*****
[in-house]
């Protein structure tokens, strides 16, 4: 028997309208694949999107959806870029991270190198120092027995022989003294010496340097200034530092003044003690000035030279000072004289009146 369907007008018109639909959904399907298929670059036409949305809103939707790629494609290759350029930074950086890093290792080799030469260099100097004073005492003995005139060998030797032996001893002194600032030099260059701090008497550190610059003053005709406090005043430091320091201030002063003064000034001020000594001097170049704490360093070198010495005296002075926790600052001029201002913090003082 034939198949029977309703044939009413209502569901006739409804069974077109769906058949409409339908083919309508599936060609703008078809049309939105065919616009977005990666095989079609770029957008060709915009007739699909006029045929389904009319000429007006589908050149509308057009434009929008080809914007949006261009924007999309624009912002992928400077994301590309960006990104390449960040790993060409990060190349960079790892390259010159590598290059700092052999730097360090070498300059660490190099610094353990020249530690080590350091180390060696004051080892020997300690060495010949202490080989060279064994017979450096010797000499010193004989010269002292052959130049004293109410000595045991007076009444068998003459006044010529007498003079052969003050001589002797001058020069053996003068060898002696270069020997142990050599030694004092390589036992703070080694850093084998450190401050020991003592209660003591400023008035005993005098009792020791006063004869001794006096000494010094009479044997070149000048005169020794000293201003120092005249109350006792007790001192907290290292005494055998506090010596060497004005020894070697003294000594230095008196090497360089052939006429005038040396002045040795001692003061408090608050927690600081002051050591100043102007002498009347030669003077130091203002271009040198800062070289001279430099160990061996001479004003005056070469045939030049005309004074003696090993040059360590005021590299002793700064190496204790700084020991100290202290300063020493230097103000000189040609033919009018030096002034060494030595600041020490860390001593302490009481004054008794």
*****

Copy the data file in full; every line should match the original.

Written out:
[in-house]
């Protein structure tokens, strides 16, 4: 028997309208694949999107959806870029991270190198120092027995022989003294010496340097200034530092003044003690000035030279000072004289009146 369907007008018109639909959904399907298929670059036409949305809103939707790629494609290759350029930074950086890093290792080799030469260099100097004073005492003995005139060998030797032996001893002194600032030099260059701090008497550190610059003053005709406090005043430091320091201030002063003064000034001020000594001097170049704490360093070198010495005296002075926790600052001029201002913090003082 034939198949029977309703044939009413209502569901006739409804069974077109769906058949409409339908083919309508599936060609703008078809049309939105065919616009977005990666095989079609770029957008060709915009007739699909006029045929389904009319000429007006589908050149509308057009434009929008080809914007949006261009924007999309624009912002992928400077994301590309960006990104390449960040790993060409990060190349960079790892390259010159590598290059700092052999730097360090070498300059660490190099610094353990020249530690080590350091180390060696004051080892020997300690060495010949202490080989060279064994017979450096010797000499010193004989010269002292052959130049004293109410000595045991007076009444068998003459006044010529007498003079052969003050001589002797001058020069053996003068060898002696270069020997142990050599030694004092390589036992703070080694850093084998450190401050020991003592209660003591400023008035005993005098009792020791006063004869001794006096000494010094009479044997070149000048005169020794000293201003120092005249109350006792007790001192907290290292005494055998506090010596060497004005020894070697003294000594230095008196090497360089052939006429005038040396002045040795001692003061408090608050927690600081002051050591100043102007002498009347030669003077130091203002271009040198800062070289001279430099160990061996001479004003005056070469045939030049005309004074003696090993040059360590005021590299002793700064190496204790700084020991100290202290300063020493230097103000000189040609033919009018030096002034060494030595600041020490860390001593302490009481004054008794």